In addition to TRSBP, the Philippine government also requested from the Japanese government grant assistance for the provision of instructional materials and equipment, which became known as the Secondary Education Instructional Equipment Program (SEIEP).6 With the goal of increasing access to quality education and developing students’ curiosity in natural science and technology, the Department of Education aimed to address the shortage of experimental and training equipment to improve the teaching of science and technology, as well as home economics. One of the basic criteria used in the SEIEP selection process was that a recipient school should also be enrolled in TRSBP, although not all TRSBP recipient schools would benefit from SEIEP. Furthermore, SEIEP would end up providing instructional equipment to some non-TRSBP recipient schools.7 The other criteria used in the SEIEP selection process were as follows: (i) the school should not receive any facilities or equipment assistance from any other local or foreign sources, and (ii) the school should have an enrollment of more than 200 students.

Therefore, the bilateral grant assistance from the Government of Japan led to three types of program packages for recipient schools, each of which will be evaluated in this paper: (i) TRSBP only, (ii) SEIEP only, and (iii) TRSBP and SEIEP.

A.  Concurrent Programs

Besides tapping Japanese grant assistance, the Philippine government also obtained loans from the Asian Development Bank (ADB) and assistance from the United States Agency for International Development (USAID) to construct approximately 2,145 classrooms at 675 schools in other parts of the country. These schools also received instructional equipment packages to meet the Philippine government's goal of raising the quality of education and developing student interest in the natural sciences and technology. However, unlike the TRSBP schools, these schools were constructed using materials that were similar to that used by the government under its regular school-building program. The rest of the municipalities that did not receive assistance under either TRSBP or ADB- or USAID-funded programs were covered under the government's regular school-building program.8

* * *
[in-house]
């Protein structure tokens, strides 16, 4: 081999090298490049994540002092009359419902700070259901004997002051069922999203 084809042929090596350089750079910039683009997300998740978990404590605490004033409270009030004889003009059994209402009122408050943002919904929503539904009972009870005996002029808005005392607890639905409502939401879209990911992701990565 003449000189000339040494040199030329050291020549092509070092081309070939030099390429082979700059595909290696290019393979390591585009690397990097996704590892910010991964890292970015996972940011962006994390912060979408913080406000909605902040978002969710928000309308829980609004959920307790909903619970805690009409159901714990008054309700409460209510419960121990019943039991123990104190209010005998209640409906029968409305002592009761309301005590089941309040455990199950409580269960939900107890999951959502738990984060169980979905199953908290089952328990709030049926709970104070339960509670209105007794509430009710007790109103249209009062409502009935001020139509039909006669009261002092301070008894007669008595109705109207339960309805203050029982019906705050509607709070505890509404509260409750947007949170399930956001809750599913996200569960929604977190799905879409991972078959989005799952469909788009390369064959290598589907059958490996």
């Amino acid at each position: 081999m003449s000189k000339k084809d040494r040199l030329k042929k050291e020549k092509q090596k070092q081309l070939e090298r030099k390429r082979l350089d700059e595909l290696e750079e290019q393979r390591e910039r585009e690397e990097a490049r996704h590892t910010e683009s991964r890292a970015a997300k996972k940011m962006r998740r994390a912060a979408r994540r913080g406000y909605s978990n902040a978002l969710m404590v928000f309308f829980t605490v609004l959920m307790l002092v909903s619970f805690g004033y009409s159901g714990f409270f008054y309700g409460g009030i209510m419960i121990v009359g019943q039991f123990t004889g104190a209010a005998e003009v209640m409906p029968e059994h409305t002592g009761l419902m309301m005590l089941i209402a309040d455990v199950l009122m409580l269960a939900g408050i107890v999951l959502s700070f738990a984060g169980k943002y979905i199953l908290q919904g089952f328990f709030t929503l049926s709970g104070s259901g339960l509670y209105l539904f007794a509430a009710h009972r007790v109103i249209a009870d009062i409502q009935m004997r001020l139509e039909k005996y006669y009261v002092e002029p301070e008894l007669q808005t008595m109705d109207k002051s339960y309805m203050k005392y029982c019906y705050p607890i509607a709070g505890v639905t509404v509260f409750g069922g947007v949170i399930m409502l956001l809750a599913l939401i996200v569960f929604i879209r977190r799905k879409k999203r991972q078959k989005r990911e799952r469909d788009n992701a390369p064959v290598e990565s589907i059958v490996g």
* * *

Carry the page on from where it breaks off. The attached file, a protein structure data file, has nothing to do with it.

A separate program, the National Secondary Education Curriculum, was implemented beginning in 1993 and was phased in across various municipalities. As part of the government's secondary education reform policy, it may have potentially been correlated in some municipalities with the allocation of typhoon-resistant schools and/or instructional equipment packages. Unfortunately, I do not have data on the recipient municipalities of National Secondary Education Curriculum assistance. Thus, to estimate the impact of the Japanese grant assistance programs, I will restrict my analysis to program packages allocated before 1992.